View Full Version : A couple "what the heck is this" items

John Donofrio
10-13-2017, 5:23 PM
Have had a pile of stuff sitting in a box in a corner of the shop for a couple years now and these items have me perplexed. Google image search turned up nothing useful so I figure with the wealth and diversity of knowledge here, someone will have a clue. Thanks in advance.

Item #1:
369601 369602

It looks like the prong thingy is not supposed to be bent and the only text on it is "Made in England".

Item #2
369603 369604 369605

When you turn the handle the shaft oscillates back and forth in what seems to be a random degree of rotation, none of which are more than 90. The last pic is the end of the shaft and my suspicion here is that what's attached is not original.

Any clues?


Ken Fitzgerald
10-13-2017, 5:34 PM
Item 1 is a juice harp or Jew's harp. It's a musical instrument held in the mouth, plucked with a finger.

John Donofrio
10-13-2017, 5:48 PM
Very interesting. Thanks Ken.

Frederick Skelly
10-13-2017, 5:53 PM
Item 1 is a juice harp or Jew's harp. It's a musical instrument held in the mouth, plucked with a finger.

+1. Havent seen one of those since Grandpa passed.

Rick Potter
10-13-2017, 6:02 PM
I used to be pretty good on the Jew's harp, and still have one somewhere. Goes against the lips, not the teeth. Hurts when you catch your tongue in there. They still sell them, but they are now called a more PC, 'Mouth Harp'

Item #2, from the description sounds like it would work like a Yankee Screwdriver, or a push drill. They use a self cleaning bit that only rotates half turn or so, then reverses. Of course this is only a WAG.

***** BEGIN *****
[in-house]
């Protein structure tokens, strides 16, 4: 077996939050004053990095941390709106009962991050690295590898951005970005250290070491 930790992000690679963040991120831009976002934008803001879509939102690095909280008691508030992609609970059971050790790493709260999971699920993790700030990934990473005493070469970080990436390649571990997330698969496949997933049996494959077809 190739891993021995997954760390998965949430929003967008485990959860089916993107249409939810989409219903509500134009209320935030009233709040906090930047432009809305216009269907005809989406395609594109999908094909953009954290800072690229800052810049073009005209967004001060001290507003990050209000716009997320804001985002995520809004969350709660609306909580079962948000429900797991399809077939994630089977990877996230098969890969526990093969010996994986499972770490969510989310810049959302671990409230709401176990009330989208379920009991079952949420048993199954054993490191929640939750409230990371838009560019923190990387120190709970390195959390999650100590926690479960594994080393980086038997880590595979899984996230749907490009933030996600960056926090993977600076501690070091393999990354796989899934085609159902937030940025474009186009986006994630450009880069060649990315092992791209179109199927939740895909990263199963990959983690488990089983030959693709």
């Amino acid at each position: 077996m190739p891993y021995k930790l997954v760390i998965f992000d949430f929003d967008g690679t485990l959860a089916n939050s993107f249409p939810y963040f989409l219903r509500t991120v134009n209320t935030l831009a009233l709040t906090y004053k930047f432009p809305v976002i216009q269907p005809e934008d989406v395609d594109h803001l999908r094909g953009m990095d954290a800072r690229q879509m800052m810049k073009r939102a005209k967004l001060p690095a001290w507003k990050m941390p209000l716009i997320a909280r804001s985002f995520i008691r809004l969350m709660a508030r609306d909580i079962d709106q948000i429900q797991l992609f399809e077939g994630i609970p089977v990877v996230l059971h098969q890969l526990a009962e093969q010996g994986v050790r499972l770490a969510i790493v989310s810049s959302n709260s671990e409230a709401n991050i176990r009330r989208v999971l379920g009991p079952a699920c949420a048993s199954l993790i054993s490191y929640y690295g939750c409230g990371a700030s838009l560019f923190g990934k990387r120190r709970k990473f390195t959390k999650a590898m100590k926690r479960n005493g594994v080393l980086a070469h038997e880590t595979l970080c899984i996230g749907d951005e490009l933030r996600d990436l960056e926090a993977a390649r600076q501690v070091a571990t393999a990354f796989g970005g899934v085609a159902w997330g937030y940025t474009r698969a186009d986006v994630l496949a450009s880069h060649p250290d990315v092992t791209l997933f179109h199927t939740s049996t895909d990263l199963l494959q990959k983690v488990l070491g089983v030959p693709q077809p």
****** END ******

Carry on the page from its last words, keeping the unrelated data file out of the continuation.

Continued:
Perry Hilbert Jr
10-13-2017, 6:03 PM
the jaw harp made sort of a boing boing noise which was often used with some bluegrass and country-folk music.

The other item I believe is an old valve grinder for seating valves during an engine overhaul back in the very old days. see here: https://www.etsystudio.com/listing/551853423/vintage-1920s-era-hand-valve-grinder-for

John Donofrio
10-13-2017, 6:36 PM
Thanks everyone for the responses. Ken nailed the first one and I believe Perry nailed the second. Perry's links appears to be exactly what this thing is. I'm quite sure I would have never guessed correctly on either one.

Thanks to all!

Steve Jenkins
10-13-2017, 6:44 PM
Item 1 is a juice harp or Jew's harp. It's a musical instrument held in the mouth, plucked with a finger.

Recognized it immediately. Brings back good memories of dad playing one

Mel Fulks
10-13-2017, 7:15 PM
I had one when I was a kid. Without a microphone only the player can hear it, think that's why Dad let me have one.

Kev Williams
10-14-2017, 12:15 AM

I've always known them as 'juice' harps, and associated them with hillbilly and banjo music :)

Jim Koepke
10-14-2017, 12:20 AM
Not sure what ever became of my juice harp.

I once worked for a small auto shop called Packard of California for a short time and there was one of those old valve grinder tools there.


Jerome Stanek
10-14-2017, 11:27 AM
The bottom one looks like a wire tying tool for rebar.

glenn bradley
10-14-2017, 12:11 PM
+1. Havent seen one of those since Grandpa passed.

I’ve still got water :-)

jared herbert
10-14-2017, 12:29 PM
I think the second one is a tool used years ago to grind valves in engines and to knurl the valve guides or something like that.

John K Jordan
10-14-2017, 8:34 PM
Not sure what ever became of my juice harp.

Just a few months ago I got a new one at a local music store. That is probably the least expensive musical instrument I've ever bought!


James Pallas
10-14-2017, 9:15 PM
You can hear a harp in action on reruns of the " Beverly Hillbillies". That kind of valve lapping tool had different size suction cup for different size valves. They weren't any better than the ones that had a wood handle you just rubbed between your palms. They were used to lap valves in after the seat and the valve were ground usually with a machine.

Dan Hunkele
10-16-2017, 8:51 AM
The second is a mechanical valve lapper. It seated the valves to the head after both surfaces were ground.